8 Educating Children in Conﬂict ZonesKirk argues, attention also needs to be paid to gender-speciﬁc needs—particularlyto ensure girls’ safety and well-being. The importance of listening to children andto educators, when responding to educational needs in situations of protractedcrisis, is a common theme for many of the authors in this book. The reconstruction phase in conﬂict-affected countries presents a different setof educational challenges and opportunities. The early provision of education atthe end of a conﬂict provides a tangible beneﬁt for parents and communities andcan enhance legitimacy and support for a new government. The phase of post-conﬂict reconstruction also is regarded as offering opportunities for innovationthat are more difﬁcult to achieve inside established educational systems, so longas adequate external ﬁnance and internal leadership are in place (Nicolai, 2009).At the same time, post-conﬂict governments face enormous challenges in terms oflosses to physical infrastructure, shortages of teachers and educational adminis-trators, the need for new, peace-promoting curricula and materials, and the urgentneeds of returnees with interrupted education (including children who have beenrecruited into combat) (Buckland, 2005). Key questions about the sequencing ofchanges to contentious aspects of the curriculum are particularly difﬁcult to ad-dress—as illustrated in King’s case study of Rwanda (Chapter 9). UNESCO (2011) argues that early interventions, such as withdrawal of userfees, scaling up and coordination of community education initiatives, rehabili-tation of classrooms, and the provision of bridging or accelerated learning pro-grams, can each provide a “peace dividend” in post-conﬂict situations. Utilizingthe skills of returning teachers and students is especially important (see Shepler,Chapter 13; Buckland, 2005). Over the longer term (as the IIEP case study of itswork in Afghanistan, presented in Chapter 12, suggests), strengthened educationalplanning capacity is needed, particularly in the areas of information and ﬁnancialmanagement, teacher recruitment and training, and building systems of participa-tion and monitoring that ensure future equity and inclusivity within the educa-tional system. INTERNATIONAL PROGRAMS AND INTERVENTIONS TO SUPPORT EDUCATION IN ZONES OF CONFLICTThe provision of education to children in zones of conﬂict relies heavily on thefunds and interventions provided by international actors. For that reason, thisbook includes a group of chapters that focus on the international aid architecture(Buckland, Chapter 10); key international actors and their programs of support(Chapters 12, 13,15, and 16); and the overall trends in aid for education in conﬂictzones (Turrent, Chapter 11). The focus on providing education for children affected by conﬂict has a longhistory—it has been shaped by the experience of major efforts to reconstruct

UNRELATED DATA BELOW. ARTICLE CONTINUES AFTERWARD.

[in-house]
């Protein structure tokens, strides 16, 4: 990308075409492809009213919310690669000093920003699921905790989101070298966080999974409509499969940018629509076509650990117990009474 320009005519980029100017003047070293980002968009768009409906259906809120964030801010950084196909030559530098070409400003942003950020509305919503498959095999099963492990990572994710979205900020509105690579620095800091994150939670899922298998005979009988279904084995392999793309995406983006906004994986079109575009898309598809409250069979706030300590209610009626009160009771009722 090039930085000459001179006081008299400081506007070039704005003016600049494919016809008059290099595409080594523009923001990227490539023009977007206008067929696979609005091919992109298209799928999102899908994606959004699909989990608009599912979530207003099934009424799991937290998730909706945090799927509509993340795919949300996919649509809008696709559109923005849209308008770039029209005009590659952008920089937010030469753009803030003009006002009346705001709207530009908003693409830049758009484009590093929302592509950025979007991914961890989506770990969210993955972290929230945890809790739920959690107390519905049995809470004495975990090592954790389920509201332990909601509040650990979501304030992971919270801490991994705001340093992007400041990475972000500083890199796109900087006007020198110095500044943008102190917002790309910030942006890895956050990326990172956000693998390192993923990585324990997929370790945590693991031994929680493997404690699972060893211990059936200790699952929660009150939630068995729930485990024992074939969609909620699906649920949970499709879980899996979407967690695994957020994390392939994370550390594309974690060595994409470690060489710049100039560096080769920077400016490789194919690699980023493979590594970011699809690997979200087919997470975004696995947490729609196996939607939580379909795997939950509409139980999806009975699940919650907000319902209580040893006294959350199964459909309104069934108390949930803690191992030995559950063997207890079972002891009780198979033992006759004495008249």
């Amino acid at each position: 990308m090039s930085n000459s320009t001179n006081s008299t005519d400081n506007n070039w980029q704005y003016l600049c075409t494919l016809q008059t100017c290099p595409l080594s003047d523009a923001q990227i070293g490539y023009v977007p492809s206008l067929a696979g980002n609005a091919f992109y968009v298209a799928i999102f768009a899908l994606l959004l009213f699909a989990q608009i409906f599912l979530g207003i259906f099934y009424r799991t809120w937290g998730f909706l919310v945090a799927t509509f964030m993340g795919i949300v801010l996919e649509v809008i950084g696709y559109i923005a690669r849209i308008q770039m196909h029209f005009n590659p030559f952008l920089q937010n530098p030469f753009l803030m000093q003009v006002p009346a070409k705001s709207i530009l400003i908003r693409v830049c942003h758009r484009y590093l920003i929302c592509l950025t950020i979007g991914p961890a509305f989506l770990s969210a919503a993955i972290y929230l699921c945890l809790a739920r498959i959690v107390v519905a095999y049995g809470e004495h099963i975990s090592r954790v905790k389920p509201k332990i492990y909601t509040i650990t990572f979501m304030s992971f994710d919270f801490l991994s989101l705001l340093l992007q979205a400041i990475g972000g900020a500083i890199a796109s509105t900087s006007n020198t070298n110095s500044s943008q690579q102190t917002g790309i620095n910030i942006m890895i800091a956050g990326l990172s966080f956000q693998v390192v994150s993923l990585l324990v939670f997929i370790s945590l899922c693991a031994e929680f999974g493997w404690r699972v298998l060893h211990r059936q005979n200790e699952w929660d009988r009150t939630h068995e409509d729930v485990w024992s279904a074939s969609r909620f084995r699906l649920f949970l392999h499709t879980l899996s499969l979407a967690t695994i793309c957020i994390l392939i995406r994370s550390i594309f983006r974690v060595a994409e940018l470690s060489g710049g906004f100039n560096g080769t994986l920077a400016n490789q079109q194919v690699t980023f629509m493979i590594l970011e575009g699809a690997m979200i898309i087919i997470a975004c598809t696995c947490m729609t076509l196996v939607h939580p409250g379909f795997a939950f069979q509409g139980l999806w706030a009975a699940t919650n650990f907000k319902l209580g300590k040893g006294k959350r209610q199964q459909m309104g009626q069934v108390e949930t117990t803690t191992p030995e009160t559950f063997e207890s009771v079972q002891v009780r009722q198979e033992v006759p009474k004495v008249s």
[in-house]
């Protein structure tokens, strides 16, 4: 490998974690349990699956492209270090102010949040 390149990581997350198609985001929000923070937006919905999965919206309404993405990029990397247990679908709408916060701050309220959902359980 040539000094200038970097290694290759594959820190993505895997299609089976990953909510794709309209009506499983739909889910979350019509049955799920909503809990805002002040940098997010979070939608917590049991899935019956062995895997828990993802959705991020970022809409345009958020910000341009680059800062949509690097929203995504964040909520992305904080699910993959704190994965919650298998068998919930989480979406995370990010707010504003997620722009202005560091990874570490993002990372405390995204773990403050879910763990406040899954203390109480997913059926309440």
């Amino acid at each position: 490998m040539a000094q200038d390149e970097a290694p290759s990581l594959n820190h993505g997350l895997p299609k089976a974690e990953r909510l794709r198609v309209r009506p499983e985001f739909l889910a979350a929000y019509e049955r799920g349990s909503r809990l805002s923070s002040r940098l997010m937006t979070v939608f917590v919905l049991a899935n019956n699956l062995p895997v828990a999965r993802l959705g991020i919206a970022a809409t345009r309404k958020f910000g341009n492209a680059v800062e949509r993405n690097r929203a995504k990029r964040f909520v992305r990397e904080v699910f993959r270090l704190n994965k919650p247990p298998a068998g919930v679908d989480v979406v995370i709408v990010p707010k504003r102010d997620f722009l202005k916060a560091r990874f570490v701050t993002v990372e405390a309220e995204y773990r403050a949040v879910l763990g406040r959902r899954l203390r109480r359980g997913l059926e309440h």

Educating Children in Zones of Conﬂict 9school systems at the end of World War II, by the development of the InternationalConvention on the Rights of the Child (with its focus on the right to education),and by the international Education for All agenda and the Millennium Devel-opment Goals, each of which set time-bound targets for the achievement of auniversal right to education. As Buckland (Chapter 10) suggests, today many ma-jor international organizations are active in the provision of programs to supporteducation in conﬂict zones, and their work increasingly is integrated around com-mon protocols and standards for coordination. Key in the development of thesecommon standards has been the Inter-Agency Network for Education in Emer-gencies (INEE), a network of intergovernmental and nongovernmental organiza-tions and individuals formed in 2000. Its Minimum Standards for Education arenow widely used by education providers (for a description, see Kirk, Chapter 5).INEE has been instrumental in the formation of a United Nations HumanitarianResponse “Education Cluster,” which further promotes coordination in fundrais-ing and implementation among global actors. National- and regional-level Educa-tion Clusters are becoming increasingly common, existing in 34 countries in 2009(UNICEF, 2010a). Yet despite a growing system of conventions, standards, and coordinatingmechanisms, each highlighting education as both a human right and an urgentneed in situations of conﬂict, the international community has come relativelylate to the issue of education and conﬂict. Aid ﬂows to low-income, conﬂict-af-fected countries are weaker than to other low-income countries, and within thebroader group of conﬂict-affected states, aid has tended to prioritize countries ofspecial geopolitical interest to the Western world (see Turrent, Chapter 11). Thishas contributed to larger concerns that aid is being used for military purposesand is becoming increasingly militarized—an issue taken up in greater detail byNovelli in Chapter 4. Education also remains a neglected feature of humanitar-ian intervention: Less than 2% of all humanitarian aid is directed at education,and humanitarian appeals for education are consistently underfunded (UNESCO,2011, p. 204). Adequate ﬁnancing for the transition from humanitarian aid to re-construction and development aid also is lacking, leading to reversals in the earlygains to education brought about during the early recovery phase in countries likeLiberia (Buckland, 2005; UNESCO, 2011, pp. 230–231). In contrast to the healthsector, education has no “pooled fund” capable of addressing these gaps in ﬁnanc-ing for conﬂict zones; it relies on a variety of pooled appeals and on the weaklyﬁnanced Fast Track Initiative, an organization that has had difﬁculty in providingfast and adequate support to conﬂict-affected states. In addition to these major gaps in international support to education in con-ﬂict zones, recent reports have suggested a number of other areas where interna-tional interventions are inadequate. Key among these are the need for internationalefforts to monitor violence against children, including in and around educationalsettings; support for preventive forms of education-based peace-building (which